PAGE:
The kitchen and bathroom should be the main place to watch as most of the troubles spring from there. An extractor fan fitted in a window will help to remove water-laden air. The manufacturers of the fan will tell you the recommended thickness of glass needed to support a fan. When cutting circular hole for the fan with a glass-cutter use a pre-made template as a guide. Make tow concentric circles – the largest being the required size for the fan. Score a series of criss-cross lines inside the smaller circle before tapping out the small squares formed, starting from the center. Repeat the process on the larger circle until this glass is all tapped out. If you have to fit new glass, ask your supplier to cut the hole for you. Most fans are easily fitted in tow or three stages. Follow individual makers’ instructions closely. Very cold bathroom walls can be kept warm by fitting a black tubular heater that operates at 60 watts per foot.

CEILINGS

Line the ceilings with expanded polystyrene tiles. These give good insulation value and resist condensation forming. Use flame-retardant types in kitchens or in any room where fire is a risk.

Fix flame retardant polystyrene ceiling tiles to bathroom and kitchen ceilings to reduce condensation forming. Cut the tiles with a Stanley-type knife, held against a straight-edge. Press down firmly on the knife to make a clean cut. Spread the special adhesive all over the back of each tile before fixing in place.

FIREPLACES

It is fashionable to block off fireplaces nowadays. The fireplaces used to provide ventilation; by blocking them in, ventilation is reduced or cut-off completely. Always allow for an air-brick when bricking up a fireplace. No flow of air in the chimney can cause damp patches on living room walls, especially on chimney breasts. Paraffin or oil heaters contribute towards condensation problems. Radiators, electric convectors or radiant fire – any dry-heat types in fact should be used. Even with these, however, correct ventilation is needed. An open window or a ventilator that can be controlled will enable you to allow the correct amount of air into the room according to seriousness of the condensation problem.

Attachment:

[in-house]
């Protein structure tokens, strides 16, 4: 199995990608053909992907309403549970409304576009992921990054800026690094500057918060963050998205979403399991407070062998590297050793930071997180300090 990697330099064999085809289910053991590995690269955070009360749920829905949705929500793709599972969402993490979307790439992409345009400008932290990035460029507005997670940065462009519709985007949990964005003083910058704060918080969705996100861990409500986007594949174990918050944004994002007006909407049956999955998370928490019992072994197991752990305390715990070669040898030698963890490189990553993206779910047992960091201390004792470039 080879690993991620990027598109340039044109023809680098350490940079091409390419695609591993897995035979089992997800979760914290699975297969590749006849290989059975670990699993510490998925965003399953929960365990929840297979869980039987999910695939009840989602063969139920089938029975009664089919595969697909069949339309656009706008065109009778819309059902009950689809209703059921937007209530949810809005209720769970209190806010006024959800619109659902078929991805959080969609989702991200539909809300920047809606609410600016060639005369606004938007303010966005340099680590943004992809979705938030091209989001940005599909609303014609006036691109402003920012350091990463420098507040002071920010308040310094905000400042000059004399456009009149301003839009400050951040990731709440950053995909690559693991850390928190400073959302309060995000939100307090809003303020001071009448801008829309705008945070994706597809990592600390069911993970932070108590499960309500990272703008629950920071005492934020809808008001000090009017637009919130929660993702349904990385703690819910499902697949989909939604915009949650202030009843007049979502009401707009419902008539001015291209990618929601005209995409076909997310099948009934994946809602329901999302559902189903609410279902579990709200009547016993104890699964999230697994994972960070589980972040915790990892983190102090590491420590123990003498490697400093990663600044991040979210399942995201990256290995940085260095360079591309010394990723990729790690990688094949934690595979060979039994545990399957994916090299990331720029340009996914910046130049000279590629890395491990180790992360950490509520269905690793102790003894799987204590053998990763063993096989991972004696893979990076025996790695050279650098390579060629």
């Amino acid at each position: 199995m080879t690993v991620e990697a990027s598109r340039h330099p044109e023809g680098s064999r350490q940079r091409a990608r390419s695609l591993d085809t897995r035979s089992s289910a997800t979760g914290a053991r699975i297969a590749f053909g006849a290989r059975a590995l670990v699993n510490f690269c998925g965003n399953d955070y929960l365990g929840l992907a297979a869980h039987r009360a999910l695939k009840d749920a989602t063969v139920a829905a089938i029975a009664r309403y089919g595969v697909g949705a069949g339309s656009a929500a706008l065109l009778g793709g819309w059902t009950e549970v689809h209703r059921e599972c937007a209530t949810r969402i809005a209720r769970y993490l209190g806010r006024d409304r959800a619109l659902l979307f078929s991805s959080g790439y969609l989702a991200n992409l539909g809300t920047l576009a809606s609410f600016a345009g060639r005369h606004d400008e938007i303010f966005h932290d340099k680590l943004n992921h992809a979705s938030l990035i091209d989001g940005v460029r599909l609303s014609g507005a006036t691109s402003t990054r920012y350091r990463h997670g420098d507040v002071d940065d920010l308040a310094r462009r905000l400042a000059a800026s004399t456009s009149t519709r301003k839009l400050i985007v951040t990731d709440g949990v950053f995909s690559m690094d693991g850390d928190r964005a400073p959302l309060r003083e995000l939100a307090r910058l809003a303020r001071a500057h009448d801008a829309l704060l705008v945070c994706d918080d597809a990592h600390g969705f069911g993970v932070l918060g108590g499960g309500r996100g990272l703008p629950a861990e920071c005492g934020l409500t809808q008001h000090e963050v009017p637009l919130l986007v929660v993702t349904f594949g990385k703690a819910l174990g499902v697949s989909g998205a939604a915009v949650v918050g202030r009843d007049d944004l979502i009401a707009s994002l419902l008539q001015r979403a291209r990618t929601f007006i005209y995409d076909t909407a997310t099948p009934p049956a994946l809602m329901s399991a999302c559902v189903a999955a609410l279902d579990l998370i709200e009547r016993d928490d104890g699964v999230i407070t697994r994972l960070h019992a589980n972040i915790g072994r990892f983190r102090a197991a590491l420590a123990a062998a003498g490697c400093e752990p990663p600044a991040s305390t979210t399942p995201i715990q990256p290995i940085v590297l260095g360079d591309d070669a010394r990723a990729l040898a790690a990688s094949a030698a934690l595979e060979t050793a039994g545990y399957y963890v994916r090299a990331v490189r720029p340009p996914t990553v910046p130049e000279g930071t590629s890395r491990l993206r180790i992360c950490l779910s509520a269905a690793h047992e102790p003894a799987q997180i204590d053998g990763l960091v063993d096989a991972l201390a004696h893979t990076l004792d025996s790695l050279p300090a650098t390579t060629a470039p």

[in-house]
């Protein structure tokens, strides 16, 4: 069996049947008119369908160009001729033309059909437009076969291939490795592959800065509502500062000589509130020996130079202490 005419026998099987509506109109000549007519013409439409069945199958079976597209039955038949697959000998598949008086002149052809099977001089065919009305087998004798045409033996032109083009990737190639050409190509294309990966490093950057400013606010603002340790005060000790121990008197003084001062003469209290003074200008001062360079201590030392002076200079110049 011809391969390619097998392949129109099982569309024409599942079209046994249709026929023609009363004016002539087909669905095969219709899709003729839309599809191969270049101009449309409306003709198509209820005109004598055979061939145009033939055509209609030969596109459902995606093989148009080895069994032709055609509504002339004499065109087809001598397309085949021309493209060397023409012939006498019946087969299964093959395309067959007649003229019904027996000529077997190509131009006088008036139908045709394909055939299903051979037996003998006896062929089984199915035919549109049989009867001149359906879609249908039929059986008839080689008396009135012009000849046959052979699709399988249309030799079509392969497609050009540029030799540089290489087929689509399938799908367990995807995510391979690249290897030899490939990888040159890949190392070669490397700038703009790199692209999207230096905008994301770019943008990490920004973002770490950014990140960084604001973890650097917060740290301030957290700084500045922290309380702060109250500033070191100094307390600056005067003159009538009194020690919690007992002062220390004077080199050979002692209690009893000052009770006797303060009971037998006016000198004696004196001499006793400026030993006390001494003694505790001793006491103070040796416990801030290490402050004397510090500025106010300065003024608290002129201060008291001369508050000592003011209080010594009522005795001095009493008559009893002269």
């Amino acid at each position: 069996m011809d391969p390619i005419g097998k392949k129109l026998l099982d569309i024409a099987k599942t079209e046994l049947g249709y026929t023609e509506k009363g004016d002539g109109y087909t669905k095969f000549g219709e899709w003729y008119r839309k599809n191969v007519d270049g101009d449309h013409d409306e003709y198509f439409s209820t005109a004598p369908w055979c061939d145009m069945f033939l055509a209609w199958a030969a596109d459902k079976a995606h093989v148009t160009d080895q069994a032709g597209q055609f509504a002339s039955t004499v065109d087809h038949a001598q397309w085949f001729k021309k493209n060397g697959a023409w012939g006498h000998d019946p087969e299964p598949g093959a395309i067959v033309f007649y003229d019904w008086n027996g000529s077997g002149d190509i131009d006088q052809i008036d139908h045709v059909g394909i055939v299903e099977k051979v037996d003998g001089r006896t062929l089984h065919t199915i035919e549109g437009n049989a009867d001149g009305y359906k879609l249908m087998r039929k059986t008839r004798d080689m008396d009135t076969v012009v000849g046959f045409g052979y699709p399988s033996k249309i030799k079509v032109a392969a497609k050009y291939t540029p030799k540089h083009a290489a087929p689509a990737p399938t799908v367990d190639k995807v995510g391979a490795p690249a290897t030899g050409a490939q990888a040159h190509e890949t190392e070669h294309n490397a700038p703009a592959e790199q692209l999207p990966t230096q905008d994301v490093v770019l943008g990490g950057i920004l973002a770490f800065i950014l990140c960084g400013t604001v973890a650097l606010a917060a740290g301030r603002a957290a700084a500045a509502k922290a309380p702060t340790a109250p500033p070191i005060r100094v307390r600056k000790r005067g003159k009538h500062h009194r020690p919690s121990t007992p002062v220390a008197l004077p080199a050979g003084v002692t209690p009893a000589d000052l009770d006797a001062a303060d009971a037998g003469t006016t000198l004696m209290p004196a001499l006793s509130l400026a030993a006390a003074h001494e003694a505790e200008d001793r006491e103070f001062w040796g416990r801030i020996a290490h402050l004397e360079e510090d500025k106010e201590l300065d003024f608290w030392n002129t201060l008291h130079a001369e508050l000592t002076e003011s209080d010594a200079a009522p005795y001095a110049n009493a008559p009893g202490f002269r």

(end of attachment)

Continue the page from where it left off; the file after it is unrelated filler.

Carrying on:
WALLS

The simplest way to insulate walls against condensation is to line them with sheet expanded polystyrene which is sold in rolls at decorating shops. Wallpaper can be applied over the polystyrene in the normal way. Cavity wall insulation is another method of wall insulation.

FLOORS

Less of a problem, usually, is condensation on solid floors. Many people imagine that damp patches are a sign of rising damp. There is a mile way to find out if they are. Fix a small piece of glass to the floor with putty all round its edges so that air is trapped in the space between the glass and the floor. If moisture forms on the bottom of the glass (after a short while) the problem is rising damp. If the moisture appears on the top of the glass, then you are up against condensation. A good underlay beneath a carpet will help, as will a build-in foam underlay on any sheet material. Under linoleum or vinyl, fit a cork underlay or a reflective-faced building paper.

A blocked off chimney means it is no longer ventilated. Eventually damp patches will appear on the breast. An air brick or grill must be fitted in every room. Mould, mildew or fungus on walls means having to strip off the wallpaper. Wash the wall with a fungicide before repapering, and use a paste containing a fungicide. Walls affected by condensation should be lined with sheet expanded polystyrene. This is bought in rolls and can be papered over in the normal way.

Strip off the old wall covering and hang the first length of polystyrene. Your supplier will advise you on the special adhesive needed to stick it to the wall. Use a roller to sharp Stanley-type knife at the skirting and ceiling line. Press down hard with the knife to cut the material cleanly. Carefully butt the edges of successive lengths.

WINDOWS

Double glazing will help against, though may not always cure, condensation. Anyone with double glazing already installed who still gets condensation will find that some silica gel crystals (available from chemists) placed between the panes of glass will help. These absorb all the moisture, but they eventually become saturated and have to be dried out in an oven before re-use.